Listen to the press’s Finance and Operations Manager, Julie Johnson, read “A House Called Tomorrow” by Alberto Ríos. Julie’s passionate suggestion of this stellar poem to our Executive Editor, Michael Wiegers, helped lovingly title our 50th anniversary anthology, A House Called Tomorrow: Fifty Years of Poetry. Thank you, Alberto and Julie, for helping shape this beautiful collection of fifty years of incredible poetry.
A House Called Tomorrow
by Alberto Ríos
You are not fifteen, or twelve, or seventeen—
You are a hundred wild centuries
And fifteen, bringing with you
In every breath and in every step
Everyone who has come before you,
All the yous that you have been,
The mothers of your mother,
The fathers of your father.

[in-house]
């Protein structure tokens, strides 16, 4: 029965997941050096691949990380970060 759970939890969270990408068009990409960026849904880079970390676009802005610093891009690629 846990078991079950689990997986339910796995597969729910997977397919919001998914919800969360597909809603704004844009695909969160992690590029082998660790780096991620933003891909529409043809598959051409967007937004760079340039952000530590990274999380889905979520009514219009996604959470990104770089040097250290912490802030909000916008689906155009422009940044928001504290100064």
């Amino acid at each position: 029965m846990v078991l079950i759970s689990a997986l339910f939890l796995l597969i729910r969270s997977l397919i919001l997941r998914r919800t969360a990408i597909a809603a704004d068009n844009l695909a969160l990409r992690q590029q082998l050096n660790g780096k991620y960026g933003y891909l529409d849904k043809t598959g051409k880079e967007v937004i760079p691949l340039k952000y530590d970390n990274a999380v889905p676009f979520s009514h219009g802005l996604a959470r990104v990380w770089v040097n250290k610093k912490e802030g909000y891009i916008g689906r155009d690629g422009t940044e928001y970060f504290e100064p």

If someone in your family tree was trouble,
A hundred were not:
The bad do not win—not finally,
No matter how loud they are.
We simply would not be here
If that were so.
You are made, fundamentally, from the good.
With this knowledge, you never march alone.
You are the breaking news of the century.
You are the good who has come forward
Through it all, even if so many days
Feel otherwise. But think:
When you as a child learned to speak,
It’s not that you didn’t know words—
It’s that, from the centuries, you knew so many,
And it’s hard to choose the words that will be your own.
From those centuries we human beings bring with us
The simple solutions and songs,
The river bridges and star charts and song harmonies
All in service to a simple idea:
That we can make a house called tomorrow.
What we bring, finally, into the new day, every day,
Is ourselves. And that’s all we need
To start. That’s everything we require to keep going.
Look back only for as long as you must,
Then go forward into the history you will make.
Be good, then better. Write books. Cure disease.
Make us proud. Make yourself proud.
And those who came before you?
When you hear thunder, hear it as their applause.